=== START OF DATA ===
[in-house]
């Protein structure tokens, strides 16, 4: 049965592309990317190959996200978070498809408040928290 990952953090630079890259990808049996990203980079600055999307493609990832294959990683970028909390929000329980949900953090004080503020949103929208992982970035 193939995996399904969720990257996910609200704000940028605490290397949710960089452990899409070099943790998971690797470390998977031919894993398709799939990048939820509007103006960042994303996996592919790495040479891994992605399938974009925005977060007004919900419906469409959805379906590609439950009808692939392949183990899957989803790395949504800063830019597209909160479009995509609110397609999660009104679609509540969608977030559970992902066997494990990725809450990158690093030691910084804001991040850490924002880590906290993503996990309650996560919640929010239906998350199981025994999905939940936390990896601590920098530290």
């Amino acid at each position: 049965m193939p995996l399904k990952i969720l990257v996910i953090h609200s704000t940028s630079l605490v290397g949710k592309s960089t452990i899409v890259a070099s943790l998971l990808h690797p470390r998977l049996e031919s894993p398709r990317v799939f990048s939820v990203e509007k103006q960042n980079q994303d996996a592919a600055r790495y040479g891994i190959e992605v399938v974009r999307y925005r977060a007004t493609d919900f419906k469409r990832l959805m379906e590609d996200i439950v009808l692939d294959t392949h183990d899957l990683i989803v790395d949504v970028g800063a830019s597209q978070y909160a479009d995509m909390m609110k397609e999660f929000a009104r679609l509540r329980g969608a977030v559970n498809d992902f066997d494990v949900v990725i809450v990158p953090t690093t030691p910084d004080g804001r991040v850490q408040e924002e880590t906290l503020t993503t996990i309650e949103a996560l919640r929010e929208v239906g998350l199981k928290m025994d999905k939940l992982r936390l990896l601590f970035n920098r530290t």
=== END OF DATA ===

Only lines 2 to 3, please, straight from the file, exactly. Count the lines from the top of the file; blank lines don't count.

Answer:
């Protein structure tokens, strides 16, 4: 049965592309990317190959996200978070498809408040928290 990952953090630079890259990808049996990203980079600055999307493609990832294959990683970028909390929000329980949900953090004080503020949103929208992982970035 193939995996399904969720990257996910609200704000940028605490290397949710960089452990899409070099943790998971690797470390998977031919894993398709799939990048939820509007103006960042994303996996592919790495040479891994992605399938974009925005977060007004919900419906469409959805379906590609439950009808692939392949183990899957989803790395949504800063830019597209909160479009995509609110397609999660009104679609509540969608977030559970992902066997494990990725809450990158690093030691910084804001991040850490924002880590906290993503996990309650996560919640929010239906998350199981025994999905939940936390990896601590920098530290």
């Amino acid at each position: 049965m193939p995996l399904k990952i969720l990257v996910i953090h609200s704000t940028s630079l605490v290397g949710k592309s960089t452990i899409v890259a070099s943790l998971l990808h690797p470390r998977l049996e031919s894993p398709r990317v799939f990048s939820v990203e509007k103006q960042n980079q994303d996996a592919a600055r790495y040479g891994i190959e992605v399938v974009r999307y925005r977060a007004t493609d919900f419906k469409r990832l959805m379906e590609d996200i439950v009808l692939d294959t392949h183990d899957l990683i989803v790395d949504v970028g800063a830019s597209q978070y909160a479009d995509m909390m609110k397609e999660f929000a009104r679609l509540r329980g969608a977030v559970n498809d992902f066997d494990v949900v990725i809450v990158p953090t690093t030691p910084d004080g804001r991040v850490q408040e924002e880590t906290l503020t993503t996990i309650e949103a996560l919640r929010e929208v239906g998350l199981k928290m025994d999905k939940l992982r936390l990896l601590f970035n920098r530290t």